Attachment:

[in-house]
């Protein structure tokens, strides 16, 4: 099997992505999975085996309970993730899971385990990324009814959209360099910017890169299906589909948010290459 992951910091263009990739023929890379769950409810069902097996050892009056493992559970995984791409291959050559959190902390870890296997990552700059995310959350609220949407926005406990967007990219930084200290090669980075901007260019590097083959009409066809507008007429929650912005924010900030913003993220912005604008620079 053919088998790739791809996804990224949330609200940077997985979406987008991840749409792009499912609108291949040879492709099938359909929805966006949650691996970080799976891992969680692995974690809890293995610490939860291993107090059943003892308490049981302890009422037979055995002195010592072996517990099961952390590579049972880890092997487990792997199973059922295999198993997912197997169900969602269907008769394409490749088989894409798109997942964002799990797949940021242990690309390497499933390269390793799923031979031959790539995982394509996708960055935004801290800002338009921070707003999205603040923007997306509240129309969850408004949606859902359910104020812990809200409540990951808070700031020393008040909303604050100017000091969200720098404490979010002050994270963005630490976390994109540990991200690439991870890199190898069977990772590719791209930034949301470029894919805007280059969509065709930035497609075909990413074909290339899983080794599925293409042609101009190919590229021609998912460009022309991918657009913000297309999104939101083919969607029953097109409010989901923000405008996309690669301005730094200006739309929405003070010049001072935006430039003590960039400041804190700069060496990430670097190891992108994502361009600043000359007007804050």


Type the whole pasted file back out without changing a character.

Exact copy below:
[in-house]
């Protein structure tokens, strides 16, 4: 099997992505999975085996309970993730899971385990990324009814959209360099910017890169299906589909948010290459 992951910091263009990739023929890379769950409810069902097996050892009056493992559970995984791409291959050559959190902390870890296997990552700059995310959350609220949407926005406990967007990219930084200290090669980075901007260019590097083959009409066809507008007429929650912005924010900030913003993220912005604008620079 053919088998790739791809996804990224949330609200940077997985979406987008991840749409792009499912609108291949040879492709099938359909929805966006949650691996970080799976891992969680692995974690809890293995610490939860291993107090059943003892308490049981302890009422037979055995002195010592072996517990099961952390590579049972880890092997487990792997199973059922295999198993997912197997169900969602269907008769394409490749088989894409798109997942964002799990797949940021242990690309390497499933390269390793799923031979031959790539995982394509996708960055935004801290800002338009921070707003999205603040923007997306509240129309969850408004949606859902359910104020812990809200409540990951808070700031020393008040909303604050100017000091969200720098404490979010002050994270963005630490976390994109540990991200690439991870890199190898069977990772590719791209930034949301470029894919805007280059969509065709930035497609075909990413074909290339899983080794599925293409042609101009190919590229021609998912460009022309991918657009913000297309999104939101083919969607029953097109409010989901923000405008996309690669301005730094200006739309929405003070010049001072935006430039003590960039400041804190700069060496990430670097190891992108994502361009600043000359007007804050």